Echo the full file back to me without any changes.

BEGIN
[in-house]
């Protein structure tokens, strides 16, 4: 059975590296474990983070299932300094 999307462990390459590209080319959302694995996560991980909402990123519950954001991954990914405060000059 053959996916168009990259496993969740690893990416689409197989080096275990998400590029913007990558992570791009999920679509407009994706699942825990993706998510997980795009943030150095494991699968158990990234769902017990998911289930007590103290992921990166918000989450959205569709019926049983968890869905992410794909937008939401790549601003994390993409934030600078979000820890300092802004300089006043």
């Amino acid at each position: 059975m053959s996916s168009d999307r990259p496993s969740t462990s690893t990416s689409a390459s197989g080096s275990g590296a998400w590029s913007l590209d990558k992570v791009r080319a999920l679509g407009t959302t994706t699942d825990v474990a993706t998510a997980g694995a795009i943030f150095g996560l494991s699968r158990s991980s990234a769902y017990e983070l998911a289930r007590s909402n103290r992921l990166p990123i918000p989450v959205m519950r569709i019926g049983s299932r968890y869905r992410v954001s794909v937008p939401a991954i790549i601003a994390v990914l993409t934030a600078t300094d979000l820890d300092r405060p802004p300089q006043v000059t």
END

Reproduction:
[in-house]
């Protein structure tokens, strides 16, 4: 059975590296474990983070299932300094 999307462990390459590209080319959302694995996560991980909402990123519950954001991954990914405060000059 053959996916168009990259496993969740690893990416689409197989080096275990998400590029913007990558992570791009999920679509407009994706699942825990993706998510997980795009943030150095494991699968158990990234769902017990998911289930007590103290992921990166918000989450959205569709019926049983968890869905992410794909937008939401790549601003994390993409934030600078979000820890300092802004300089006043």
């Amino acid at each position: 059975m053959s996916s168009d999307r990259p496993s969740t462990s690893t990416s689409a390459s197989g080096s275990g590296a998400w590029s913007l590209d990558k992570v791009r080319a999920l679509g407009t959302t994706t699942d825990v474990a993706t998510a997980g694995a795009i943030f150095g996560l494991s699968r158990s991980s990234a769902y017990e983070l998911a289930r007590s909402n103290r992921l990166p990123i918000p989450v959205m519950r569709i019926g049983s299932r968890y869905r992410v954001s794909v937008p939401a991954i790549i601003a994390v990914l993409t934030a600078t300094d979000l820890d300092r405060p802004p300089q006043v000059t």